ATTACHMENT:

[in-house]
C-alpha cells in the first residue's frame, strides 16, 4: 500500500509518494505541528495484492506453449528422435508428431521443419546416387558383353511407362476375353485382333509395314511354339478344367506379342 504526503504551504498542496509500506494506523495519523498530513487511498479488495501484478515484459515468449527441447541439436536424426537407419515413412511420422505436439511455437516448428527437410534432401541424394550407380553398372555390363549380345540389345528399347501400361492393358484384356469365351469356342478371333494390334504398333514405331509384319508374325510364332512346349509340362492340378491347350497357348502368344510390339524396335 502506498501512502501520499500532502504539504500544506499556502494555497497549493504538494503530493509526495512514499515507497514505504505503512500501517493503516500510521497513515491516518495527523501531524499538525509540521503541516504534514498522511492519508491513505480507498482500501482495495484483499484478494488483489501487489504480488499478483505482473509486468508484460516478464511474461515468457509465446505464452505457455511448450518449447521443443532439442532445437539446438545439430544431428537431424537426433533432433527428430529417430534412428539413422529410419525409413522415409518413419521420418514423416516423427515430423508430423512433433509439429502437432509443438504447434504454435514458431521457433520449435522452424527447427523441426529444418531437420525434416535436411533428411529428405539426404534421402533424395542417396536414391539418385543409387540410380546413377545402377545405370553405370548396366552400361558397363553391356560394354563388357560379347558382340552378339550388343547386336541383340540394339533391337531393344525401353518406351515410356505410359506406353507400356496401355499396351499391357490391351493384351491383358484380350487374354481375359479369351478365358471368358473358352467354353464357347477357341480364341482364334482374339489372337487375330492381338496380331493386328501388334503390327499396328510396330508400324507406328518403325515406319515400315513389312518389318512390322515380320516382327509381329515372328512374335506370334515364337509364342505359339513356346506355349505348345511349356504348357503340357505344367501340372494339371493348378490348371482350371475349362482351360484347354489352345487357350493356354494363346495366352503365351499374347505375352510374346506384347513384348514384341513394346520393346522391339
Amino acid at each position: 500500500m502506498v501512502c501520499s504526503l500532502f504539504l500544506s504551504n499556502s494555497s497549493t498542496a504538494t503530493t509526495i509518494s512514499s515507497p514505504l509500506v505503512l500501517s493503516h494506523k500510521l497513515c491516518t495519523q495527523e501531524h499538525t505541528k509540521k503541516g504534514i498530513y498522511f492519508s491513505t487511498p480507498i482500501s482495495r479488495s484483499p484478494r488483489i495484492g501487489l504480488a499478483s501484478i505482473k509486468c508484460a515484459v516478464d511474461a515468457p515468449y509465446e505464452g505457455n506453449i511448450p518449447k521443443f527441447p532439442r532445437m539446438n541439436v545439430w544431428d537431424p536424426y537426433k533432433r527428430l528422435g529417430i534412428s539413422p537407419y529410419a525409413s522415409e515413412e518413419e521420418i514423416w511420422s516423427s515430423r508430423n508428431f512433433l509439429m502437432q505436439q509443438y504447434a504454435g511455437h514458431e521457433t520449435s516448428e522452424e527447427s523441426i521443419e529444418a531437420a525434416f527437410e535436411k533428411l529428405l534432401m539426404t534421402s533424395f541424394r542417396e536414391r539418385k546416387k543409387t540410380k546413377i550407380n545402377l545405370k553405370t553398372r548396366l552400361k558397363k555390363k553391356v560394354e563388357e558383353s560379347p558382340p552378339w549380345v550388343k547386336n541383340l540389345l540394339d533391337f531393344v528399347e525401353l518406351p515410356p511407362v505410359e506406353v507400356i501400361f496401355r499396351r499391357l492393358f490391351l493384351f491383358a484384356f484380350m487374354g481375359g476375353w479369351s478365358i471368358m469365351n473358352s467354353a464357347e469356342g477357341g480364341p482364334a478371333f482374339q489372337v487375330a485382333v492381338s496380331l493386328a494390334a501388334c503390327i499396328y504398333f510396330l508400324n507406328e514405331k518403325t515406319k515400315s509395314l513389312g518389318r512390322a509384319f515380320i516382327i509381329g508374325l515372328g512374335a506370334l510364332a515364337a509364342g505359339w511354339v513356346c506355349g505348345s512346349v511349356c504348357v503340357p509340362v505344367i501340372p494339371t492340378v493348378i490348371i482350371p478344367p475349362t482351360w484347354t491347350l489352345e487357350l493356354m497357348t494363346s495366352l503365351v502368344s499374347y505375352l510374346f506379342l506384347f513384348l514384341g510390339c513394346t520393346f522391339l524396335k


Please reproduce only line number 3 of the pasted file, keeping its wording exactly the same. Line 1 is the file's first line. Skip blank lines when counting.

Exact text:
Amino acid at each position: 500500500m502506498v501512502c501520499s504526503l500532502f504539504l500544506s504551504n499556502s494555497s497549493t498542496a504538494t503530493t509526495i509518494s512514499s515507497p514505504l509500506v505503512l500501517s493503516h494506523k500510521l497513515c491516518t495519523q495527523e501531524h499538525t505541528k509540521k503541516g504534514i498530513y498522511f492519508s491513505t487511498p480507498i482500501s482495495r479488495s484483499p484478494r488483489i495484492g501487489l504480488a499478483s501484478i505482473k509486468c508484460a515484459v516478464d511474461a515468457p515468449y509465446e505464452g505457455n506453449i511448450p518449447k521443443f527441447p532439442r532445437m539446438n541439436v545439430w544431428d537431424p536424426y537426433k533432433r527428430l528422435g529417430i534412428s539413422p537407419y529410419a525409413s522415409e515413412e518413419e521420418i514423416w511420422s516423427s515430423r508430423n508428431f512433433l509439429m502437432q505436439q509443438y504447434a504454435g511455437h514458431e521457433t520449435s516448428e522452424e527447427s523441426i521443419e529444418a531437420a525434416f527437410e535436411k533428411l529428405l534432401m539426404t534421402s533424395f541424394r542417396e536414391r539418385k546416387k543409387t540410380k546413377i550407380n545402377l545405370k553405370t553398372r548396366l552400361k558397363k555390363k553391356v560394354e563388357e558383353s560379347p558382340p552378339w549380345v550388343k547386336n541383340l540389345l540394339d533391337f531393344v528399347e525401353l518406351p515410356p511407362v505410359e506406353v507400356i501400361f496401355r499396351r499391357l492393358f490391351l493384351f491383358a484384356f484380350m487374354g481375359g476375353w479369351s478365358i471368358m469365351n473358352s467354353a464357347e469356342g477357341g480364341p482364334a478371333f482374339q489372337v487375330a485382333v492381338s496380331l493386328a494390334a501388334c503390327i499396328y504398333f510396330l508400324n507406328e514405331k518403325t515406319k515400315s509395314l513389312g518389318r512390322a509384319f515380320i516382327i509381329g508374325l515372328g512374335a506370334l510364332a515364337a509364342g505359339w511354339v513356346c506355349g505348345s512346349v511349356c504348357v503340357p509340362v505344367i501340372p494339371t492340378v493348378i490348371i482350371p478344367p475349362t482351360w484347354t491347350l489352345e487357350l493356354m497357348t494363346s495366352l503365351v502368344s499374347y505375352l510374346f506379342l506384347f513384348l514384341g510390339c513394346t520393346f522391339l524396335k